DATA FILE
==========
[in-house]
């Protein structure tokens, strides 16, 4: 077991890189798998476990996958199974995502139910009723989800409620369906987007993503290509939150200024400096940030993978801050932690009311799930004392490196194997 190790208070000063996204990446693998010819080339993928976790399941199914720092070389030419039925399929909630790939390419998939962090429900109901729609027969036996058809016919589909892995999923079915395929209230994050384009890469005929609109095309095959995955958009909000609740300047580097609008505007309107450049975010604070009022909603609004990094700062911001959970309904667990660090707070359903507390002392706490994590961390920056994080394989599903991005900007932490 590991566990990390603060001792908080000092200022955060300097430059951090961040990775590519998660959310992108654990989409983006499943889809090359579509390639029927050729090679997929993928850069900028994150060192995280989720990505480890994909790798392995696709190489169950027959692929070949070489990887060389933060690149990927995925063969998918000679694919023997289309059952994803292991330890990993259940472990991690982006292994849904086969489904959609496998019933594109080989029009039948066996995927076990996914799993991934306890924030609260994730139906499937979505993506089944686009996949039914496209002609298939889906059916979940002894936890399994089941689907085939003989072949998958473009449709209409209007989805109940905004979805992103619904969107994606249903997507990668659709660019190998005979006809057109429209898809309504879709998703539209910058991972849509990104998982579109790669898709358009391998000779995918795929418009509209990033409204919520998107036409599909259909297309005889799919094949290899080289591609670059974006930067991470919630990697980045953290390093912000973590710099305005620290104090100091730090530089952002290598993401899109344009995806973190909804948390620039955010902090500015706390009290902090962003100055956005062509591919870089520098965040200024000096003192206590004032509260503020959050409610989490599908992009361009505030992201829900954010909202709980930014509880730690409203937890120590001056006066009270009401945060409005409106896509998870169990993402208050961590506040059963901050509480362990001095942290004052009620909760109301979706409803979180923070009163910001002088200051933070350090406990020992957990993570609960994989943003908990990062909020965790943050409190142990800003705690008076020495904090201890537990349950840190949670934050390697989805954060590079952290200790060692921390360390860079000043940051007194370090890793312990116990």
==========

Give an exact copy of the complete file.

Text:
[in-house]
């Protein structure tokens, strides 16, 4: 077991890189798998476990996958199974995502139910009723989800409620369906987007993503290509939150200024400096940030993978801050932690009311799930004392490196194997 190790208070000063996204990446693998010819080339993928976790399941199914720092070389030419039925399929909630790939390419998939962090429900109901729609027969036996058809016919589909892995999923079915395929209230994050384009890469005929609109095309095959995955958009909000609740300047580097609008505007309107450049975010604070009022909603609004990094700062911001959970309904667990660090707070359903507390002392706490994590961390920056994080394989599903991005900007932490 590991566990990390603060001792908080000092200022955060300097430059951090961040990775590519998660959310992108654990989409983006499943889809090359579509390639029927050729090679997929993928850069900028994150060192995280989720990505480890994909790798392995696709190489169950027959692929070949070489990887060389933060690149990927995925063969998918000679694919023997289309059952994803292991330890990993259940472990991690982006292994849904086969489904959609496998019933594109080989029009039948066996995927076990996914799993991934306890924030609260994730139906499937979505993506089944686009996949039914496209002609298939889906059916979940002894936890399994089941689907085939003989072949998958473009449709209409209007989805109940905004979805992103619904969107994606249903997507990668659709660019190998005979006809057109429209898809309504879709998703539209910058991972849509990104998982579109790669898709358009391998000779995918795929418009509209990033409204919520998107036409599909259909297309005889799919094949290899080289591609670059974006930067991470919630990697980045953290390093912000973590710099305005620290104090100091730090530089952002290598993401899109344009995806973190909804948390620039955010902090500015706390009290902090962003100055956005062509591919870089520098965040200024000096003192206590004032509260503020959050409610989490599908992009361009505030992201829900954010909202709980930014509880730690409203937890120590001056006066009270009401945060409005409106896509998870169990993402208050961590506040059963901050509480362990001095942290004052009620909760109301979706409803979180923070009163910001002088200051933070350090406990020992957990993570609960994989943003908990990062909020965790943050409190142990800003705690008076020495904090201890537990349950840190949670934050390697989805954060590079952290200790060692921390360390860079000043940051007194370090890793312990116990």